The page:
Lehmann wrote one of the great novels of this century by any gendered-person and by women: The Echoing Grove (badly titled, the title chosen by her publisher). The story is of two sisters, both aging: Madeleine, now a widow who lives alone, and Dinah, also a woman whose husband is dead (he died in WW2 fighting in the International Brigade in Spain). Dinah has come to visit Madeleine, an attempt at a reconciliation after an estrangement of perhaps many years. Madeleine has a grown daughter, one Clarissa, who loves cooking and has not yet appeared. There is a dog, Gwilyn. So another of these novels centered in women’s lives.
Early in the story we discover that the two heroines who are sisters were rivals for the love — or perhaps lust is the better word — of the husband of one of them. Madeleine’s husband, Rickie Masters, became the lover of her sister, Dinah, and Dinah became pregnant by Rickie and gave birth to a stillborn infant. This paradigm is suggested in the first chapter (why they became estranged) and the still birth is recounted early in the second.
Two women closely vying, rivals, for the love of a man: sometimes wife and mistress, sometimes two girlfriends, sometimes mother and daughter; in non-western cultures, two wives, and sister non-married and wife. As I recall Penny Richards (the moderator of WWTTA at the time) suggested this paradigm was central to women’s novels frequently and came out of the structure of our male hegemonic societies.
Lehmann treats this woman-on-woman relationship with great and intense power. We see how central is who or what a woman’s mother is and how she treated her daughter is central to the daughter’s personality and outlook and expectations and goals, for Madeleine and Dinah’s mother has recently died (as well as Madeleine’s husband, Rickie) and this brings the two women together — to divide the inheritance or at least discuss their futures. They visit the room of Madeleine’s grown unmarried daughter, Clarissa, a place which shows Clarissa gathering her history out of artefacts and sites of memory. Clarissa does not want to create a home apart from the house her mother lives in or the things she’s taken from her mother’s history, her two brothers, and her grandmother. An allusion to Richardson’s heroine? probably. And Woolf’s Mrs Dalloway.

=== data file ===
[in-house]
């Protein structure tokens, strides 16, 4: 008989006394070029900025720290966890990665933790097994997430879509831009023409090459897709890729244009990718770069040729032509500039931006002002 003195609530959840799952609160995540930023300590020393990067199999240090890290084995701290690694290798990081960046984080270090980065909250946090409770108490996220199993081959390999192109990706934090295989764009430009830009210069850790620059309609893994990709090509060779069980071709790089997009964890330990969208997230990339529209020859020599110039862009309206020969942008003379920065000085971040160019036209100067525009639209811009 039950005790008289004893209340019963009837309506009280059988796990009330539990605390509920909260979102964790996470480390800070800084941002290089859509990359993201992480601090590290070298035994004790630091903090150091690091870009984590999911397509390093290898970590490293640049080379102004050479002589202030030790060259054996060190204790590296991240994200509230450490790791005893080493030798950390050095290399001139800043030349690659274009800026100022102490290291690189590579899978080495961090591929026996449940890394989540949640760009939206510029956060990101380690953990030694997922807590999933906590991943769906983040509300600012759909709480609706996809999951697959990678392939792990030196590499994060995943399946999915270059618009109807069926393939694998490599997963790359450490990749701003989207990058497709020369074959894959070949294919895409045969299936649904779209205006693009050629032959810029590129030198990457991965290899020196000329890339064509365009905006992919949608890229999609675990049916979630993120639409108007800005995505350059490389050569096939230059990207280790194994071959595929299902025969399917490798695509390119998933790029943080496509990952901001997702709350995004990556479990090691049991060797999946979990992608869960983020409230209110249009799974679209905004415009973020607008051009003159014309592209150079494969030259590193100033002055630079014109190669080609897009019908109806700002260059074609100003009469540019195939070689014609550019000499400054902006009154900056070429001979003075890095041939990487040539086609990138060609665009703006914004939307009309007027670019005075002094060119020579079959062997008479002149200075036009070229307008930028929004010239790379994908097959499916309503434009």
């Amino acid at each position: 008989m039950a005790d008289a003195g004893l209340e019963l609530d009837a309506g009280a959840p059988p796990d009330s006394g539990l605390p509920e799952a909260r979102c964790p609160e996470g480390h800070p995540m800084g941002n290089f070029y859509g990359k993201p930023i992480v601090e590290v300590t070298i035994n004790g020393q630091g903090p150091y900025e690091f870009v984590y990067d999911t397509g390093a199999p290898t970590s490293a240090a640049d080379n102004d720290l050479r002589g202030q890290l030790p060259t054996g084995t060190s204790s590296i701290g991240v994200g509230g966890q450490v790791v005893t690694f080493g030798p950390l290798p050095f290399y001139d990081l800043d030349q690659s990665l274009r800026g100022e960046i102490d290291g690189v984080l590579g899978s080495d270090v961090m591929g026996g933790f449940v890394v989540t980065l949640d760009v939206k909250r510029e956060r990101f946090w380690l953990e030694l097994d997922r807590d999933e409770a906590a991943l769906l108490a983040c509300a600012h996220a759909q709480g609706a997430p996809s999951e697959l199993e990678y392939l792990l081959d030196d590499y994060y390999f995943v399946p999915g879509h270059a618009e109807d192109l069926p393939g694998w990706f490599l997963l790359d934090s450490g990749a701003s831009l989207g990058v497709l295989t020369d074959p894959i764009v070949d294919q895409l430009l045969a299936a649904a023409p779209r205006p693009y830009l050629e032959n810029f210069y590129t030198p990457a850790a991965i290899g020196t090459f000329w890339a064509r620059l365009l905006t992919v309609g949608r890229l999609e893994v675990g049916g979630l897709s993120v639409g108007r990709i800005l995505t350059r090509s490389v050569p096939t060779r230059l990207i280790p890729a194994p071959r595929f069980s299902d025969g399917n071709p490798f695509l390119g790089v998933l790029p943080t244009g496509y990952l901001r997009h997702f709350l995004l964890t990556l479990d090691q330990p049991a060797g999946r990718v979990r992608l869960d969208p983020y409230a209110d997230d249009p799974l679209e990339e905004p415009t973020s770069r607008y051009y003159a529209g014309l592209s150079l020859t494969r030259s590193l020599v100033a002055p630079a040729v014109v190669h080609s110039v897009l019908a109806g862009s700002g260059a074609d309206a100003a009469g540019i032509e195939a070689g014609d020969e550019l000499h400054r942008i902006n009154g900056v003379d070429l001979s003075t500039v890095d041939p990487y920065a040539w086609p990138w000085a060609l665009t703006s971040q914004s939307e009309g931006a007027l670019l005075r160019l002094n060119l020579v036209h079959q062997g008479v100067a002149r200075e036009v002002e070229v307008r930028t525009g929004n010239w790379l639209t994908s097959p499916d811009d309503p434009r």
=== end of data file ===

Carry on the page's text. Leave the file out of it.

The inward style allows Lehmann to move back and forth in time swiftly and the use of nuance and subtleties bringing out a depth of passion to the surface as what is there if only we will look reminds me of Elizabeth Bowen and (more recently) Elizabeth Janeway. “The lineaments of ungratified desire.”
I could cite women writes endlessly here. Annie Ernaux reading Lehmann’s Dusty Answer is my most recent. A friend reading Elena Ferrante’s My Brilliant Friend discovered the book that counted for that pair of women was Alcott’s Little Women.
Unfortunately the film adaptation, The Heart of Me, turns the story into something misogynist with the wife (Olivia Williams as a sterile witch-like frustrated women) and her sister (Helene Bonham Carter) a self-indulgent mindless Marianne. But it’s telling that Carter played the Marianne role in E.M. Forster’s Howard’s End, where we find Emma Thompson in the Elinor role.
It’s not a coincidence that Williams also played Austen in Miss Austen Regrets. The general culture at large has a strongly ambivalent attitude towards the intellectual self-sufficient self-controlled woman. All these part of the general legacy of Austen and the specific trajectory inherited through her novels.
200 hundred years ago today,